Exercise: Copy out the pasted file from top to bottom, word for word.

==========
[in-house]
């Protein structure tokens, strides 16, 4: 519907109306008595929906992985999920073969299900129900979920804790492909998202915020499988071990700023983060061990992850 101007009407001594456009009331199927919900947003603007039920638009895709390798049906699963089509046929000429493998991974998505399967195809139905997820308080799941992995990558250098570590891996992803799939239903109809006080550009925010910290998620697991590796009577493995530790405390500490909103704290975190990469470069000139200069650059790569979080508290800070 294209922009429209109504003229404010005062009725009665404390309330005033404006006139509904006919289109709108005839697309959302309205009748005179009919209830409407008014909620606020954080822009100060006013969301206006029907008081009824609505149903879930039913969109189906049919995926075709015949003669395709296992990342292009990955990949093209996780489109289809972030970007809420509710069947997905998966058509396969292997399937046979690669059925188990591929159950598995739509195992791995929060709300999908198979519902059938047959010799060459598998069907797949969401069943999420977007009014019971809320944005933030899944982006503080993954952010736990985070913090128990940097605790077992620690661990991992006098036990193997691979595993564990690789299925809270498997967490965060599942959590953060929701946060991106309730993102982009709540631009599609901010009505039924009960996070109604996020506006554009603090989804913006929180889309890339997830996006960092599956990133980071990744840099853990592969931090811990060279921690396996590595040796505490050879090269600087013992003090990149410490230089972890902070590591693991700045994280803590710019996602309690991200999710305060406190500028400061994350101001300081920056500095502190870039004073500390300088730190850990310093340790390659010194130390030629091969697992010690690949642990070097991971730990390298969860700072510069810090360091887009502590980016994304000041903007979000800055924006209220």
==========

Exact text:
[in-house]
């Protein structure tokens, strides 16, 4: 519907109306008595929906992985999920073969299900129900979920804790492909998202915020499988071990700023983060061990992850 101007009407001594456009009331199927919900947003603007039920638009895709390798049906699963089509046929000429493998991974998505399967195809139905997820308080799941992995990558250098570590891996992803799939239903109809006080550009925010910290998620697991590796009577493995530790405390500490909103704290975190990469470069000139200069650059790569979080508290800070 294209922009429209109504003229404010005062009725009665404390309330005033404006006139509904006919289109709108005839697309959302309205009748005179009919209830409407008014909620606020954080822009100060006013969301206006029907008081009824609505149903879930039913969109189906049919995926075709015949003669395709296992990342292009990955990949093209996780489109289809972030970007809420509710069947997905998966058509396969292997399937046979690669059925188990591929159950598995739509195992791995929060709300999908198979519902059938047959010799060459598998069907797949969401069943999420977007009014019971809320944005933030899944982006503080993954952010736990985070913090128990940097605790077992620690661990991992006098036990193997691979595993564990690789299925809270498997967490965060599942959590953060929701946060991106309730993102982009709540631009599609901010009505039924009960996070109604996020506006554009603090989804913006929180889309890339997830996006960092599956990133980071990744840099853990592969931090811990060279921690396996590595040796505490050879090269600087013992003090990149410490230089972890902070590591693991700045994280803590710019996602309690991200999710305060406190500028400061994350101001300081920056500095502190870039004073500390300088730190850990310093340790390659010194130390030629091969697992010690690949642990070097991971730990390298969860700072510069810090360091887009502590980016994304000041903007979000800055924006209220």